Part 6

Measuring slip resistance 1: ramp test

Where there has been an accident, such as a spill, the HSE will visit site to assess the floor. This can happen at any time – even several years after the floor is installed. The ramp test (DIN 51130) is widely used outside Britain and its R values are quoted by most flooring companies. While the ramp test is a useful measure (R9-R13 use angle measurements on a ramp where the operator stands in oil) it cannot be replicated on site. The Health & Safety Lab does not recommend this standard, as oil is not the most common workplace contaminant and the test cannot be used on site to assess changes to initial surface properties following installation and subsequent wear. A commonly held misconception is that R9 is high. In fact, this is the lowest value in the scale, with slip angles from 6° to 10°. R10 slip angles range from 10° to 19°, R11 from 19° to 27° and R12 from 27° to 35°.

Part 7

Measuring slip resistance 2: SAT

The HSE and HSL have developed a tool designed to help users risk-assess slip hazards in their workplace. The SAT is made up of two parts: A computer programme (which can be downloaded from the HSE Slips and Trips website) and a roughness meter. When used together, they will allow you to produce a quantitative estimate of the slip risk on different types of floor.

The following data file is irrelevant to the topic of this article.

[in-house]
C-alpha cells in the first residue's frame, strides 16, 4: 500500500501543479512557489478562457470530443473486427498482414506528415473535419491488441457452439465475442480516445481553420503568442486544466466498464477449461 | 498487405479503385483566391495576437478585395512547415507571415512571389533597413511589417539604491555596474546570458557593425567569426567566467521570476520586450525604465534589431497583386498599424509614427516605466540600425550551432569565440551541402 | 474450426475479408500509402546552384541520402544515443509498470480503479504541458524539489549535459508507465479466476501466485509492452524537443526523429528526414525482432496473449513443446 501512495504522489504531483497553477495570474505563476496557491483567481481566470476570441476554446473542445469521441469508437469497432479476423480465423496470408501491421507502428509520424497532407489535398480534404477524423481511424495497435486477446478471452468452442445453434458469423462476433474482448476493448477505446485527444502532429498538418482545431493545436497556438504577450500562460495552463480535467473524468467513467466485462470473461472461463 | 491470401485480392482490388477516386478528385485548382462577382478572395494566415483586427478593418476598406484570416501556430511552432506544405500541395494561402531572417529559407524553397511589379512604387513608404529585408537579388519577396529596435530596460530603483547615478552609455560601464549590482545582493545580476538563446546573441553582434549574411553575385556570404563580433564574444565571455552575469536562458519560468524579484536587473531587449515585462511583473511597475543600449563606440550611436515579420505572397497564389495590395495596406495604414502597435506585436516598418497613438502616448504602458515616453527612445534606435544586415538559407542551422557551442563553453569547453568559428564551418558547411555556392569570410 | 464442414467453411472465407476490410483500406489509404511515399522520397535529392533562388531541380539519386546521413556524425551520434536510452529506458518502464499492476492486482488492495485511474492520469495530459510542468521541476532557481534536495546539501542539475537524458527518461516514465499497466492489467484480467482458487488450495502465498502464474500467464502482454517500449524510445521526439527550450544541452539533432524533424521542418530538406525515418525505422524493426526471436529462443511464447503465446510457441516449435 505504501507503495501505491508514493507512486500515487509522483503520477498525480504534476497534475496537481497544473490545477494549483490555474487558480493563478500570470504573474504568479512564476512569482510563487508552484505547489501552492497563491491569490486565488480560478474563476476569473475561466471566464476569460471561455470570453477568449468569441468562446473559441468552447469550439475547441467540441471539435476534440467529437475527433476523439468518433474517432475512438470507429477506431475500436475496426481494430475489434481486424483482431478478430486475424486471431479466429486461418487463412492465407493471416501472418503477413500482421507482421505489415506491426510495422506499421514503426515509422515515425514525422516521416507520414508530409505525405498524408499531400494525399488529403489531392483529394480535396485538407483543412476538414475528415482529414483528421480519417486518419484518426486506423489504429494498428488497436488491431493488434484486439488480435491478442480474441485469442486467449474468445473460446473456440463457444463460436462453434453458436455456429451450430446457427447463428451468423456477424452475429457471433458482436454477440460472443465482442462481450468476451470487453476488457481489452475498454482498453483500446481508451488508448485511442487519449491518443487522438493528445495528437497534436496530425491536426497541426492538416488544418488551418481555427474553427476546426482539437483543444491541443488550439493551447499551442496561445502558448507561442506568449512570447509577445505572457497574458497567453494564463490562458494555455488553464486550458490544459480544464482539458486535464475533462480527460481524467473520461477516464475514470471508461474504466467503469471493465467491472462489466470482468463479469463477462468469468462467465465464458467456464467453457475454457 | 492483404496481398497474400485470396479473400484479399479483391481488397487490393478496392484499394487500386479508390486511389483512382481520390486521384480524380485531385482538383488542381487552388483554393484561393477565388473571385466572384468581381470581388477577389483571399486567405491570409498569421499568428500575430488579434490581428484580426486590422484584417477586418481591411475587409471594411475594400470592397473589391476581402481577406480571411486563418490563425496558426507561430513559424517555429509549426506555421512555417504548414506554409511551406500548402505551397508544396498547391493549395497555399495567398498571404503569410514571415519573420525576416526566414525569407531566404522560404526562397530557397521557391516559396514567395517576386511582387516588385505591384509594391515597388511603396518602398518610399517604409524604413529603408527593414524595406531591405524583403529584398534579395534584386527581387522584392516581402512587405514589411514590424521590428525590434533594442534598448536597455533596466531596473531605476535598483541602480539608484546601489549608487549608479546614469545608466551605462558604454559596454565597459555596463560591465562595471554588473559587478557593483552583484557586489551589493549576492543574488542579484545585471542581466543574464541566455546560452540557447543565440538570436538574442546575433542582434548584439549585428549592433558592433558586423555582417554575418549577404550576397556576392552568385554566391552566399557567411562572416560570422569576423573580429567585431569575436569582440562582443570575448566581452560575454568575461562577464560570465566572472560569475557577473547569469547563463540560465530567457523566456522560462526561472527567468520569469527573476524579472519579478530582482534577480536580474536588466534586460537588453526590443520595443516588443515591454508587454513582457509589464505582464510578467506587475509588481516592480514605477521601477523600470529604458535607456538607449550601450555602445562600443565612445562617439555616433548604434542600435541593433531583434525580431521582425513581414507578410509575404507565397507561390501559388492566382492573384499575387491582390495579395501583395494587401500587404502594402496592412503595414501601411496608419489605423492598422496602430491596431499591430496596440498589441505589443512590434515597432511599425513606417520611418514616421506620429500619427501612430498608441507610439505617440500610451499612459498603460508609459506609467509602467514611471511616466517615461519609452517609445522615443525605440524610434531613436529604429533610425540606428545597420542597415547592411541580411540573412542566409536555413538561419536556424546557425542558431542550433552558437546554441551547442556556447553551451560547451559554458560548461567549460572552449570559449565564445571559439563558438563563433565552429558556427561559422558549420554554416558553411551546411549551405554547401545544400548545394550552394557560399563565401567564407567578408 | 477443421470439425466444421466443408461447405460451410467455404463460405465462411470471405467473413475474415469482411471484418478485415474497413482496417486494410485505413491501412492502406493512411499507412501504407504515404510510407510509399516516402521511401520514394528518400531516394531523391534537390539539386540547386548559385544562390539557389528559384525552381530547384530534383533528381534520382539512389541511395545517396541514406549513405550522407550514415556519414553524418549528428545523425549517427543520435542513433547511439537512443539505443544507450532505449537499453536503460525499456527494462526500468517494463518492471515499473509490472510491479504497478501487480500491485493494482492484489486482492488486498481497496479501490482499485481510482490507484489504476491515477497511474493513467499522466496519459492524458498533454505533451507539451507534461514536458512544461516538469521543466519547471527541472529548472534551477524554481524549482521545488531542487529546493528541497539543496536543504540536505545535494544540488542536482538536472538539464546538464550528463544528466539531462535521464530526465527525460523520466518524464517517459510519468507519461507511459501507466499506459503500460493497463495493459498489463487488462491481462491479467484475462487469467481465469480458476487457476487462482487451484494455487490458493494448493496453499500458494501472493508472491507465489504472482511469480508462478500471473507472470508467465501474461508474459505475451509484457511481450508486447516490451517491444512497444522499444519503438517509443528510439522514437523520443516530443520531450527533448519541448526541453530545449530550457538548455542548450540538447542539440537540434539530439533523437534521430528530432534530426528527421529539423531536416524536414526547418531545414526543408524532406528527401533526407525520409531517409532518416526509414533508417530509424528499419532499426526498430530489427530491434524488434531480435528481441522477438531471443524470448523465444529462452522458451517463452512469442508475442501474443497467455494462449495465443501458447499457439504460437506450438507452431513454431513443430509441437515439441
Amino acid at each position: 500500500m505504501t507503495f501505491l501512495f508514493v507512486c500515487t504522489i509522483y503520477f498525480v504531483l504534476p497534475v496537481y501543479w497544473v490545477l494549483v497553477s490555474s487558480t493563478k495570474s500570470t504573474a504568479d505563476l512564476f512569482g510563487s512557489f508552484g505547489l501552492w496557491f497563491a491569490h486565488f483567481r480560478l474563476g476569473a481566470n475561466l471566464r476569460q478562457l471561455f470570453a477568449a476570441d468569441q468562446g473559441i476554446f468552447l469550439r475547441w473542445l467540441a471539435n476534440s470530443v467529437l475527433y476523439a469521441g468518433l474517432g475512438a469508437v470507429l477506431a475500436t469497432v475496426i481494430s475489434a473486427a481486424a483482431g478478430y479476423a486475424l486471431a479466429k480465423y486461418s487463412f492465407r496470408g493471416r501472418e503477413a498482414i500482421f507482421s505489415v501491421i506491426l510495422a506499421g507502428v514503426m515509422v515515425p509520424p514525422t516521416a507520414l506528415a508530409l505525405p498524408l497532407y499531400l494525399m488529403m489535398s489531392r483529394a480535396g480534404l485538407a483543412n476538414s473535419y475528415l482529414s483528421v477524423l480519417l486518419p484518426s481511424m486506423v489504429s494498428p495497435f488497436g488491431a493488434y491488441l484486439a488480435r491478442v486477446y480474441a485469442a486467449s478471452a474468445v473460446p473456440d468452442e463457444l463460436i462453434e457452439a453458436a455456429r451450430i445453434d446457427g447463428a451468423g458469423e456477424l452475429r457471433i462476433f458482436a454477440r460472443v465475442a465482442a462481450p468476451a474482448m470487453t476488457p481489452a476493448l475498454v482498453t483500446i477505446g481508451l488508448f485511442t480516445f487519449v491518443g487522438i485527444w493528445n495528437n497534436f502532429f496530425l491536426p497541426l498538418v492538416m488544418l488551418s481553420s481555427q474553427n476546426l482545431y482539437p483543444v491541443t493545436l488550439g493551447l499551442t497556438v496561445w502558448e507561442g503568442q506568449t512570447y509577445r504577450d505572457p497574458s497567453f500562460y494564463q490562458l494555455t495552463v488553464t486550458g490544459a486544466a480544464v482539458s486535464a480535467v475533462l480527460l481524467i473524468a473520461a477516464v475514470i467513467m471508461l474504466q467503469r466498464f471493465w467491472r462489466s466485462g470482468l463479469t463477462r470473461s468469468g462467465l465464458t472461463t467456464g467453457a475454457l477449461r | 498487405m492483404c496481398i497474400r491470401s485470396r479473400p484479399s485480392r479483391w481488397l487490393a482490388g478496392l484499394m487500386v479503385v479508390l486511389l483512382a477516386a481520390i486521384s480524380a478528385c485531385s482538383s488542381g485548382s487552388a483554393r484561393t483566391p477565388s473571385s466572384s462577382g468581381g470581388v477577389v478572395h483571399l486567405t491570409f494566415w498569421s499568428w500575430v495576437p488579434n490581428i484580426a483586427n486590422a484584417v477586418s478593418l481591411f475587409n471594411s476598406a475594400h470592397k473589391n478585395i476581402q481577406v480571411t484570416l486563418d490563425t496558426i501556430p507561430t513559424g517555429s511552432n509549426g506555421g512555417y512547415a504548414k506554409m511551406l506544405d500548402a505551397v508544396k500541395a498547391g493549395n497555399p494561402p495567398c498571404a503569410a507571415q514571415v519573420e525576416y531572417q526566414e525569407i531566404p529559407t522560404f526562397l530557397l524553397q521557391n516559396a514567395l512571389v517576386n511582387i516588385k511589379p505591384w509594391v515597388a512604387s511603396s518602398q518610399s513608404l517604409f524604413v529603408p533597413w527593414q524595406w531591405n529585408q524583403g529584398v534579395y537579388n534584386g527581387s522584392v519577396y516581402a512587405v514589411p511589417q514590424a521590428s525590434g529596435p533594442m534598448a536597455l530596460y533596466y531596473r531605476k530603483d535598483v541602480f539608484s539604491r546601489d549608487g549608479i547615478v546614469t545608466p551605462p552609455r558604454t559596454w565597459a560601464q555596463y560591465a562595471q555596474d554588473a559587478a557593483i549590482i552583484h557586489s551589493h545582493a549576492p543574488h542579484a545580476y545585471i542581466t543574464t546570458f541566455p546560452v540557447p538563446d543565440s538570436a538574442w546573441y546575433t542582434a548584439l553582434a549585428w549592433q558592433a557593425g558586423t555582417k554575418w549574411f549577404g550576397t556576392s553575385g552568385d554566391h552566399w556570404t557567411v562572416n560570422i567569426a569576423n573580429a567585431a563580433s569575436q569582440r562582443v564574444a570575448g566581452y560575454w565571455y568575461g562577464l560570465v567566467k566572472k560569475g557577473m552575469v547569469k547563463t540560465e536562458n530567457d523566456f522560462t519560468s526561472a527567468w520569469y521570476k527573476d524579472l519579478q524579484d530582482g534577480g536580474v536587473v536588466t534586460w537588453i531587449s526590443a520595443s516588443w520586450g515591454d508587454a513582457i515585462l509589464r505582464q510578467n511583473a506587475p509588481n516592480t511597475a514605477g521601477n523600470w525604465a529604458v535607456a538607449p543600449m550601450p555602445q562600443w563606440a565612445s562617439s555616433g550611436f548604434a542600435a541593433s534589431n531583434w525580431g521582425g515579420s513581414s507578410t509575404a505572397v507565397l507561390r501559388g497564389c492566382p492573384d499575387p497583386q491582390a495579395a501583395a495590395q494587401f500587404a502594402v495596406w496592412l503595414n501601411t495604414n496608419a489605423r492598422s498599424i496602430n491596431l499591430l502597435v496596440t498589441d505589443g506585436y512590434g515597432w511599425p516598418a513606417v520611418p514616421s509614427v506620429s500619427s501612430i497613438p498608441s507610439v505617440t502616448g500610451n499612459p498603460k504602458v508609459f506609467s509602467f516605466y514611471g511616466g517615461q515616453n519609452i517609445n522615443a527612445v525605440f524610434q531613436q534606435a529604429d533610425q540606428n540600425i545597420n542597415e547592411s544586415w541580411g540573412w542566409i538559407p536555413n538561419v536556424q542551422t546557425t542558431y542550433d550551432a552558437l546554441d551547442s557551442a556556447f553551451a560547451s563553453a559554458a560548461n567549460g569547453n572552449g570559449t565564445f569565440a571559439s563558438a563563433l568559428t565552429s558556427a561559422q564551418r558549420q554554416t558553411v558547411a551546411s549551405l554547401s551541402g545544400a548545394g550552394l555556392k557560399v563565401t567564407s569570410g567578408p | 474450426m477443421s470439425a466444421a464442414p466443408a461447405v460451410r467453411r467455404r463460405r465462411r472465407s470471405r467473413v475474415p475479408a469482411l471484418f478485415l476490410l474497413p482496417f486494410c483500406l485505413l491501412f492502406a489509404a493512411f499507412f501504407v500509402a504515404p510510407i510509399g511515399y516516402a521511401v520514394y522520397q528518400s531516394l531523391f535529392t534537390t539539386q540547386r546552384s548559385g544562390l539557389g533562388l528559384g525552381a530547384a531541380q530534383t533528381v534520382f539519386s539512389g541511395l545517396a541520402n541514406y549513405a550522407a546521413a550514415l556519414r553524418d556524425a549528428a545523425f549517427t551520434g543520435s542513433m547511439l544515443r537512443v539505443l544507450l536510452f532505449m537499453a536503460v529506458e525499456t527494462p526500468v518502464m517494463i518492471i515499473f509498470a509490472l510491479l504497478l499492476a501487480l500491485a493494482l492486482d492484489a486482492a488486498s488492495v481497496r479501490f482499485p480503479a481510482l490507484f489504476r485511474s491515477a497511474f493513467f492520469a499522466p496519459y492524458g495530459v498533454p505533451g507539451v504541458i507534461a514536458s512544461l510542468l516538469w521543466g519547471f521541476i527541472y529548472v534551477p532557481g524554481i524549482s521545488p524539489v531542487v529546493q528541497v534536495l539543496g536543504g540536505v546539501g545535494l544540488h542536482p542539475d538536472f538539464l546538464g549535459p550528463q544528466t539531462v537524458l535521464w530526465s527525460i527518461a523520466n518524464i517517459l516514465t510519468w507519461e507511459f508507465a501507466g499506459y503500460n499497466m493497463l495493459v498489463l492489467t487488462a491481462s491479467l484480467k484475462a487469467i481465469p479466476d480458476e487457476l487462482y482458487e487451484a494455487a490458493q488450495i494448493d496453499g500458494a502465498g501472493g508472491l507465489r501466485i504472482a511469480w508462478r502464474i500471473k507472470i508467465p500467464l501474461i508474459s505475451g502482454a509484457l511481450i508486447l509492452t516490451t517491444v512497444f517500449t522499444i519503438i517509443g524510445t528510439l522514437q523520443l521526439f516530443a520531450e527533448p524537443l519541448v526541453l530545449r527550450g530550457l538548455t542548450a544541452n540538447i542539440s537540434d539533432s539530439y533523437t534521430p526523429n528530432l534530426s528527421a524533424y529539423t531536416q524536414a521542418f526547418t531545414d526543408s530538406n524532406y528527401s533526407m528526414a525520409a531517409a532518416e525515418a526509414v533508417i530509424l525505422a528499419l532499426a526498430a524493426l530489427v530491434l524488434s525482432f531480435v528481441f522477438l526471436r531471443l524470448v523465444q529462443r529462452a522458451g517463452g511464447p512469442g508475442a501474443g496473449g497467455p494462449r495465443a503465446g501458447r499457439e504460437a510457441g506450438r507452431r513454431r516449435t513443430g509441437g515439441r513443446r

Part 8

Measuring slip resistance 3: pendulum test

The pendulum test gives an accurate reading of the co-efficient of friction, measuring how much friction is applied by the floor to the sole of your shoe. It involves a swinging dummy heel, using a standard rubber sole, which sweeps over a set area of flooring in a controlled manner. The slipperiness of the floor has a direct and measurable effect on the pendulum value given, known as the ‘slip resistance value’, ‘pendulum test value’ or ‘British pendulum number’. Coefficients of friction below 24 are classified as high; 25-35 is moderate, 36-64 low and over 65 extremely low.


For more information on these tests, refer to the ‘Assessing the Slip Resistance of Flooring’ datasheet, which can be downloaded at the HSE’s website, www.hse.gov.uk.